HD 69 includes part of St. Petersburg and the communities of Redington Beach, Madeira Beach, Treasure Island, South Pasadena and Gulfport. Republicans have a slim lead in voter registrations in the district, which voted plus-3 for Donald Trump in 2016.

Webb was also the Democratic nominee two years ago but lost to Peters by 13 percentage points on Election Day.

Florida Democrats are targeting the seat now that Peters has given up the job to seek a seat on the Pinellas County Commission, and the hope is the so-called “blue wave” and Webb’s strong fundraising will lead to the Pinellas County district going blue for the first time since it was redrawn in 2012.

Shawn Harrison

Shawn Harrison leads in HD 63 battleground, but tuned-in voters favor Fentrice Driskell

Tampa Republican Rep. Shawn Harrison leads in a fresh poll of the race for Hillsborough County’s House District 63, but Democratic challenger Fentrice Driskell holds the edge among voters who say they have a “high interest” in the 2018 election.

The SEA Polling & Strategic Design survey, commissioned by the Florida Democratic Party, found Harrison with a 45-39 percent edge, but among voters who rated their attention and interest in the Nov. 6 general election as high his standing slips.

“Smart poll readers know to ask if a poll is of registered voters or likely voters, but there’s more than just that. That’s just who gets polled. That’s a question of habit that’s largely already been answered by their presence in the polling universe,” the SEA memo reads.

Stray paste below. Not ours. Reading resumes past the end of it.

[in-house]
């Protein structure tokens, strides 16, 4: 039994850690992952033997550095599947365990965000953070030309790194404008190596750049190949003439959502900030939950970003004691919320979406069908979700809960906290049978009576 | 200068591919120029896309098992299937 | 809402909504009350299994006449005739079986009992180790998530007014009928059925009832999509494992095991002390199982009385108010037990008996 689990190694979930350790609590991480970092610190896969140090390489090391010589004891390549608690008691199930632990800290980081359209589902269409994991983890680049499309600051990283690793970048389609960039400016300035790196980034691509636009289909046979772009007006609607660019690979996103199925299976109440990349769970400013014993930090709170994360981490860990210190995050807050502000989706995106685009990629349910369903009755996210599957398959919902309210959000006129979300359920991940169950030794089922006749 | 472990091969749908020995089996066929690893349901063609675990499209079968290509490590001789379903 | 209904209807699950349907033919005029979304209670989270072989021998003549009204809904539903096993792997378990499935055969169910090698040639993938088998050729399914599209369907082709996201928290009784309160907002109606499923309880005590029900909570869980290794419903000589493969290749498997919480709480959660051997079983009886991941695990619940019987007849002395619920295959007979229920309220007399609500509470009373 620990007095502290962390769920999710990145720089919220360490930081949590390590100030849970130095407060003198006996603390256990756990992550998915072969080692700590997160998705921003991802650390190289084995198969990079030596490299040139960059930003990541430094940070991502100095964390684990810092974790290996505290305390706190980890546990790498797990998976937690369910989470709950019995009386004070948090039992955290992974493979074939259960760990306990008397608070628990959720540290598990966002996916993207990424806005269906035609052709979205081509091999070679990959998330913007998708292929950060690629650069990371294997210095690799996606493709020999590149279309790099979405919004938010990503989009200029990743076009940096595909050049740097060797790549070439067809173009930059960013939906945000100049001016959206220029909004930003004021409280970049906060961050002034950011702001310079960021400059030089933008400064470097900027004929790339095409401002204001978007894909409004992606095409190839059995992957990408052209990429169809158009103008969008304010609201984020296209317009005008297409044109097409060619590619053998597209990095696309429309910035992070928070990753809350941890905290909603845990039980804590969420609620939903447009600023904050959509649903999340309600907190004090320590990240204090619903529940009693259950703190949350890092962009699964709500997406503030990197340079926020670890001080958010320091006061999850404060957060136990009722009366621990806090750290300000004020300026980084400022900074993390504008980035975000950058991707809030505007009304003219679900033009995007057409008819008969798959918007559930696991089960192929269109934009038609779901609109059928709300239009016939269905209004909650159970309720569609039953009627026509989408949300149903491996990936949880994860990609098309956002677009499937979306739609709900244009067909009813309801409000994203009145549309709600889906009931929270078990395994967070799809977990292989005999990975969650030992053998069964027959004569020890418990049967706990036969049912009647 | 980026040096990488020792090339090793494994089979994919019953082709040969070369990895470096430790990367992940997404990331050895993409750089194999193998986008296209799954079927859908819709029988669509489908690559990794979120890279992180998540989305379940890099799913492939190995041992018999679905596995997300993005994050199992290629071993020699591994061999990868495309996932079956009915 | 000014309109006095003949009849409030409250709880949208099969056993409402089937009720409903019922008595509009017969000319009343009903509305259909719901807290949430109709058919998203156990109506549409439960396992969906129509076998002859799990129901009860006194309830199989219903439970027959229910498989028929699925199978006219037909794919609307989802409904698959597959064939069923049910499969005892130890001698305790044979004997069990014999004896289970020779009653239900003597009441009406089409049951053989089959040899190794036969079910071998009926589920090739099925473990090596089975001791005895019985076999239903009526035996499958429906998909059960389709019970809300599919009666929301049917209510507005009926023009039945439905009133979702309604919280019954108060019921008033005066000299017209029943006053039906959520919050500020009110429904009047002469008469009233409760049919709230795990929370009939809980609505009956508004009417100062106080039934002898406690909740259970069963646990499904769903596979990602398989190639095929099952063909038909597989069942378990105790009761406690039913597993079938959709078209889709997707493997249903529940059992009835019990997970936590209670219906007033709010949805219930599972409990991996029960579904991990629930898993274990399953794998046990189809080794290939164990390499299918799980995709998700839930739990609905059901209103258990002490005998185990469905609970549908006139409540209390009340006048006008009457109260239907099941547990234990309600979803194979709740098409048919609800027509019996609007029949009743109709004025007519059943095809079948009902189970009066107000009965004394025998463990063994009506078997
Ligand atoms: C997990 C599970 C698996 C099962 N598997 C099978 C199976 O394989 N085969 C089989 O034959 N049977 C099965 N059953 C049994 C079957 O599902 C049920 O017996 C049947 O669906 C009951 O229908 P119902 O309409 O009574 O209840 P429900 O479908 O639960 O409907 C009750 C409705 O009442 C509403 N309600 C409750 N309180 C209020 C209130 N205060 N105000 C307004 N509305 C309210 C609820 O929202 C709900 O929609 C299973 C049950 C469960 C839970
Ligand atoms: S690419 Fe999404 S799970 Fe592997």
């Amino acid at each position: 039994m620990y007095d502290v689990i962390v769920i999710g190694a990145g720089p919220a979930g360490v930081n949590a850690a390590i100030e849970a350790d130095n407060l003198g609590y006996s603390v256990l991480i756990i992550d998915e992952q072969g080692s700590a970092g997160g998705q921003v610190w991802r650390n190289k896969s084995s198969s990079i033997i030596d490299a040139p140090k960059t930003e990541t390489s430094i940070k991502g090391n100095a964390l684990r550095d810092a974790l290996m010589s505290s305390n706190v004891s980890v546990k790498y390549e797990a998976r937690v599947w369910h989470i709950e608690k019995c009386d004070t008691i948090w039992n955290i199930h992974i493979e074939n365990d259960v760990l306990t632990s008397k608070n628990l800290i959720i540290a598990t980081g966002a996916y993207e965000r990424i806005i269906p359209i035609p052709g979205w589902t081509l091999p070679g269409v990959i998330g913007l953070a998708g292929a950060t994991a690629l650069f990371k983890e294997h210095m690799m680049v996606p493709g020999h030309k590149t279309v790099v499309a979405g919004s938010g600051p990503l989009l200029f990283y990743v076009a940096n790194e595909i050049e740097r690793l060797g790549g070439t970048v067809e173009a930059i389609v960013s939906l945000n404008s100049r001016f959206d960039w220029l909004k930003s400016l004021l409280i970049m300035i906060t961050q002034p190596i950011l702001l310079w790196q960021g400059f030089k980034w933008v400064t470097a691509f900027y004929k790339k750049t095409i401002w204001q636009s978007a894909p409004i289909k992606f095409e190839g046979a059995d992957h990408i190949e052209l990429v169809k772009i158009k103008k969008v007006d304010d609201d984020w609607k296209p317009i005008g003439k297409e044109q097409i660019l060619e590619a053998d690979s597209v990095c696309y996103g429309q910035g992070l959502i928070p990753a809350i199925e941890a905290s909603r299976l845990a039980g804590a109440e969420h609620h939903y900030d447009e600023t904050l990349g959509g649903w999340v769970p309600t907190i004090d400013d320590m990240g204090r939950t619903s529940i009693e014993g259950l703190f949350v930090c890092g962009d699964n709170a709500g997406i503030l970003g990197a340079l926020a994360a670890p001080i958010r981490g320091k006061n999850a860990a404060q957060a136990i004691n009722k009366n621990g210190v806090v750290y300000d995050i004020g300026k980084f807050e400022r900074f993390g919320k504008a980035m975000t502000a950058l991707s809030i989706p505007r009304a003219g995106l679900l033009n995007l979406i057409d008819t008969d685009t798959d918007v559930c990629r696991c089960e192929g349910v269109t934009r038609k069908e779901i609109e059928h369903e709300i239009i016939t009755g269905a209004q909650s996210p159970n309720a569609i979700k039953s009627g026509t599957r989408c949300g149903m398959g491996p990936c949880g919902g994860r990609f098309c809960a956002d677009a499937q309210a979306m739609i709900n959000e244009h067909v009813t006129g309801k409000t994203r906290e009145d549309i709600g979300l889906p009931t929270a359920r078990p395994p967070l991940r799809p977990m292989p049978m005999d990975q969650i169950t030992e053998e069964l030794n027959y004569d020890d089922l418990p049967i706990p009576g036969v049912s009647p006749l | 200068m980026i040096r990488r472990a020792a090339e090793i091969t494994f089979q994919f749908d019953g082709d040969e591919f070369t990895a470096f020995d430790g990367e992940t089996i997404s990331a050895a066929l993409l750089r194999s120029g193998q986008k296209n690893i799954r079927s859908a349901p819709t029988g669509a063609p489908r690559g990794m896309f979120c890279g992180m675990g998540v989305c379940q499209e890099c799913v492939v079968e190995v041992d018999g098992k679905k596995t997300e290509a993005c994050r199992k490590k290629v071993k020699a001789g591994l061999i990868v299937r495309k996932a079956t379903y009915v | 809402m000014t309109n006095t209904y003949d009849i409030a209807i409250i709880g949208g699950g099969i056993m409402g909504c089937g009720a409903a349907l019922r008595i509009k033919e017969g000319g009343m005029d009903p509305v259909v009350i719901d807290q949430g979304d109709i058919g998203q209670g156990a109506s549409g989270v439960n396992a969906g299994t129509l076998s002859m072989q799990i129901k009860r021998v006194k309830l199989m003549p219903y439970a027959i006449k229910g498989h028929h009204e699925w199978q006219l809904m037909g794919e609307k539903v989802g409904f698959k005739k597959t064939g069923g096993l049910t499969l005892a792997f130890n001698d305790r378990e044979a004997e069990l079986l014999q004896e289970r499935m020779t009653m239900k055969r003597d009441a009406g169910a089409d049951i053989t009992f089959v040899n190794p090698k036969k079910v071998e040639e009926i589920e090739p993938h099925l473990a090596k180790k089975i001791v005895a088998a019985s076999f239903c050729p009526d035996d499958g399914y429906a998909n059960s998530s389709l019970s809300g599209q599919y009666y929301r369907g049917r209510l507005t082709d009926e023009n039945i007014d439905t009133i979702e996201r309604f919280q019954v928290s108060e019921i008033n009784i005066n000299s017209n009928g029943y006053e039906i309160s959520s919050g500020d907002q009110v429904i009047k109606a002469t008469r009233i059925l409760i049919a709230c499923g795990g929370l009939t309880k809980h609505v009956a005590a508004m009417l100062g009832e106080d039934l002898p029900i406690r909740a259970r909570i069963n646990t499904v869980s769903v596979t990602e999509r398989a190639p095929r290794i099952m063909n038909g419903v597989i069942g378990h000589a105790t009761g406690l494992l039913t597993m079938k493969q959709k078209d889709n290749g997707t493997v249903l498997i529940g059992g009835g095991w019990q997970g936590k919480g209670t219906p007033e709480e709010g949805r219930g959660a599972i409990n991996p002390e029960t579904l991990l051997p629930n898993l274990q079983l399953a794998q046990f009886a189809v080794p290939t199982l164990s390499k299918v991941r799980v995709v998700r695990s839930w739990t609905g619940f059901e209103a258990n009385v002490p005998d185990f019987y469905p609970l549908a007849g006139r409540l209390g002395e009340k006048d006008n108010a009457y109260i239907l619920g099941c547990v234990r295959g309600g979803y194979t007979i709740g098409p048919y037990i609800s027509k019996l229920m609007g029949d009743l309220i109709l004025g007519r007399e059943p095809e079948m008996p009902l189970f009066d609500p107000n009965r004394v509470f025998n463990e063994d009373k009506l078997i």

“Good pollsters will ask how closely you are paying attention to politics or how interested you are in the upcoming elections. Especially in lower turnout, midterm elections, this is critical to knowing who is going to show up and vote.”

To that end, voters with the highest level of interest — measured from one to five — favored Driskell by a 58-31 percent margin. Lumping in the four-out-of-five crowd sees Harrison’s share slip to 29 percent while Driskell’s position holds firm.

Florida Democrats have seen HD 63 as a swing district since its inception and have had some success there in the past. In 2012, former Democratic Rep. Mark Danish pulled off an upset by defeating Harrison by 728 votes on Election Day. He fell five points short two years later.

In 2016 Harrison held on with a 2-point win against Lisa Montelione despite Hillary Clinton carrying the seat by double digits at the top of the ticket.

This year, Driskell is looking to ride the so-called “blue wave” into office and has thus far remained semi-competitive on the fundraising front. When it comes to hard money, she and Harrison are close with $185,000 raised and $109,000 banked for the incumbent compared to $158,000 raised and $110,000 banked for the challenger.

But Harrison also has another $133,000 ready to deploy in his PAC, Committee for an Innovative Florida, giving him a six-figure advantage

Though negative on its face, the new poll isn’t all doom and gloom for Harrison. It was conducted via live interviews and featured a substantial cell phone component, but the sample size is just 300 voters and its margin of error is listed as plus or minus 5.61 percentage points.

HD 61 covers part of Hillsborough County, including portions of northern Tampa and the communities of Lutz, Pebble Creek, Lake Magdalene, and Carrollwood. Democrats make up about 39 percent of the swing seat’s electorate, while Republicans hold a 32 percent share.